“Look at the financial reports including the number of delinquencies for the association,” says Sally Balson, owner of Condominium Business Management LLC in Madison, Wis. “Look at the budget. Look at how many units are [occupied] or not lived in by the owner. Review the condo documents to make sure that they understand what is required and evaluate if you can live within the rules.”

In regards to rules, it’s also highly important to have a prior look at the community’s CC&Rs, or covenants, conditions and restrictions.

“One of the main differences between buying a single-family residence and a condo or townhome is that when you are buying a townhome, you are bound by the rules and regulations of the community in which that home is located,” says Wahba. “Buyers need to review the CC&Rs to make sure these regulations fit their lifestyle.”

Living the Townhome Life

So who’s this townhome lifestyle suited for?

“Anyone who wants a single-family home experience without the yard and exterior maintenance or responsibilities,” says Benach. “That’s mainly young couples starting out usually before they have kids, empty nesters downsizing or transitioning out of single-family homes, young singles and/or newly divorced singles with kids.”

Location is another key consideration with the townhome lifestyle, as most townhomes are found within close proximity to major city centers and urban environments. Think public transportation hubs, retail areas and 
downtown city centers. So if your lifestyle involves regular outings for dinner and shopping, the occasional venture to local bars and dives or a career with travel, you might be on the right track.

“The carefree lifestyle of townhome residents is enhanced considerably when you’re able to walk to transportation, shopping and recreation,” says Priscilla Schumacher, director of sales and marketing at Edward R. James Companies, a homebuilder based in Chicago.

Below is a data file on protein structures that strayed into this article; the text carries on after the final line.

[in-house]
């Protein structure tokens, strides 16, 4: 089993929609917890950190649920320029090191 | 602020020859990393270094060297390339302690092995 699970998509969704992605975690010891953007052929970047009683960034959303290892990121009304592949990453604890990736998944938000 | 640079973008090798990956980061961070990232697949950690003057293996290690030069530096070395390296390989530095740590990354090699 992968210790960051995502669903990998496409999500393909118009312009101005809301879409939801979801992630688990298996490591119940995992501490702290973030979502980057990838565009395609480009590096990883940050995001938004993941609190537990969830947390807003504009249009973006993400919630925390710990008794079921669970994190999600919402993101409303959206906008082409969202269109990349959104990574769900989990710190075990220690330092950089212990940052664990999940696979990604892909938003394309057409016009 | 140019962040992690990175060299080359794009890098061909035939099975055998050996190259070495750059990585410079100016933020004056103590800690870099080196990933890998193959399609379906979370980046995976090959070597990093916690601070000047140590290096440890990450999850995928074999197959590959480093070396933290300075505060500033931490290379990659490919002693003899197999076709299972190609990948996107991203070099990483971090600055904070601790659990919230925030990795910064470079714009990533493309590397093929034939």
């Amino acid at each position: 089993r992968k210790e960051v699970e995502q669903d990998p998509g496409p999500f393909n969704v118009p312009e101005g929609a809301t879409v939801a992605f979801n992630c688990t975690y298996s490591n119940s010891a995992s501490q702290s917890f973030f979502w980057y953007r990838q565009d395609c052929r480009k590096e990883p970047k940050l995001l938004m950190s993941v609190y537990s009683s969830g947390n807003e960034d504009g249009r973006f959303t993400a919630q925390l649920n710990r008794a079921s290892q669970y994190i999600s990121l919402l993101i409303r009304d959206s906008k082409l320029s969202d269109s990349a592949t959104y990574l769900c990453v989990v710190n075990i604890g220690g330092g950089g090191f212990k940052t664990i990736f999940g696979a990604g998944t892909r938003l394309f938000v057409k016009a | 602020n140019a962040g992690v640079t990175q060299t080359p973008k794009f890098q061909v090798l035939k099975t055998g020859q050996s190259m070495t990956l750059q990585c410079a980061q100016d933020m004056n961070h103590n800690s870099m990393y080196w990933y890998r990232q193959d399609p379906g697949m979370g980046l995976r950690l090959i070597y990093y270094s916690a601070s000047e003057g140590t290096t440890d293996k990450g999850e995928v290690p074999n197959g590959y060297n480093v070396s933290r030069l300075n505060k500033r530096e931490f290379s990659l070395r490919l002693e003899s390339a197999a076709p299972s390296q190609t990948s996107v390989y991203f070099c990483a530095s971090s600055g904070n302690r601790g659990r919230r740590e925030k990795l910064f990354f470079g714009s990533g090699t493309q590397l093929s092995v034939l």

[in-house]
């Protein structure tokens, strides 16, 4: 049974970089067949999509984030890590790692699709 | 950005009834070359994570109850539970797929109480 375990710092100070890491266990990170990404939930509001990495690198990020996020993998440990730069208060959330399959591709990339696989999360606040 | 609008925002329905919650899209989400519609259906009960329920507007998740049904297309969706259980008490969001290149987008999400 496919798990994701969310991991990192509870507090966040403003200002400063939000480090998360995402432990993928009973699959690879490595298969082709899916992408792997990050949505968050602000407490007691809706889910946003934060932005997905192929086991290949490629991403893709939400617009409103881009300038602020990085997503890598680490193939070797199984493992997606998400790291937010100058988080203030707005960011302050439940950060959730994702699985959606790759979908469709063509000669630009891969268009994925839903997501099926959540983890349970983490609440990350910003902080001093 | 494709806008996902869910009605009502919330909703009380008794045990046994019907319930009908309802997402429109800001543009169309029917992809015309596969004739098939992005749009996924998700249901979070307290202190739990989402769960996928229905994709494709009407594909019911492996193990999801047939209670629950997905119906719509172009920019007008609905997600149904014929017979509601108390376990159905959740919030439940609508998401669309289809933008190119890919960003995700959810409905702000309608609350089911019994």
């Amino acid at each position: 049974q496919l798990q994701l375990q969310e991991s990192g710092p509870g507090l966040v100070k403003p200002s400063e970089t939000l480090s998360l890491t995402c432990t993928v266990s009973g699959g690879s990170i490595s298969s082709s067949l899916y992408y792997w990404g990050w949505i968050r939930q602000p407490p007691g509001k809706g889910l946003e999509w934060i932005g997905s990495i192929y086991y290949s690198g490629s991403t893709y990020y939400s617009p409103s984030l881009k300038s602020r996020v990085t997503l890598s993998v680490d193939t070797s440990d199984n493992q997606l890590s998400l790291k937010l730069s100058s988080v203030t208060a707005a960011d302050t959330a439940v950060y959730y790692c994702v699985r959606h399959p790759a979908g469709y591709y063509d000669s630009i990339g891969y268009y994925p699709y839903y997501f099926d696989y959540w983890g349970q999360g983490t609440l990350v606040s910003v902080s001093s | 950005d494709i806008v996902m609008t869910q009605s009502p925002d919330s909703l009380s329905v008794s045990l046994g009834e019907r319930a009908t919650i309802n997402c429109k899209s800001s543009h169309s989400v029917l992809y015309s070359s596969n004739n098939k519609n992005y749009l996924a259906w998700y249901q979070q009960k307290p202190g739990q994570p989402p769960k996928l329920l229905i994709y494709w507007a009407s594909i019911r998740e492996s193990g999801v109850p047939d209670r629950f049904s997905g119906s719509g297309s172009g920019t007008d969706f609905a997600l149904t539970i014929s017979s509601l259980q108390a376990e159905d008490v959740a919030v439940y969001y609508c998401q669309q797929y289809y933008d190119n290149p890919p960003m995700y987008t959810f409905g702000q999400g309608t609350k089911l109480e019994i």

What about size? With all the options out there, it’s likely this won’t be an issue.

“Many townhomes offer as many bedrooms and baths as single-family homes, as well as a garage,” adds Schumacher.

And affordability?

“Condos and townhomes are typically more affordable than houses in any given neighborhood, so some buyers prefer a geographic location but can only afford to buy a condo or townhome in that location,” says Wahba. “This is becoming very common with many younger families in Orange County where they prefer to be in a specific neighborhood so that their kids can attend a certain school.”

Still on the fence? The last thing to do when deciding if the townhome life is right for you is to simply ask questions.

“When folks are looking for a home, they should make a list of what is important to them,” says Balson. “Do they want a yard? Do they need a place for pets? Do they have children? How many bedrooms do they need for their family? What is the school district like?”

If you can find a townhome that suits all those needs, you’ve probably found your answer.

Drew Knight is a freelance writer for Builders Digital Experience (BDX). You can find him online at LinkedIn.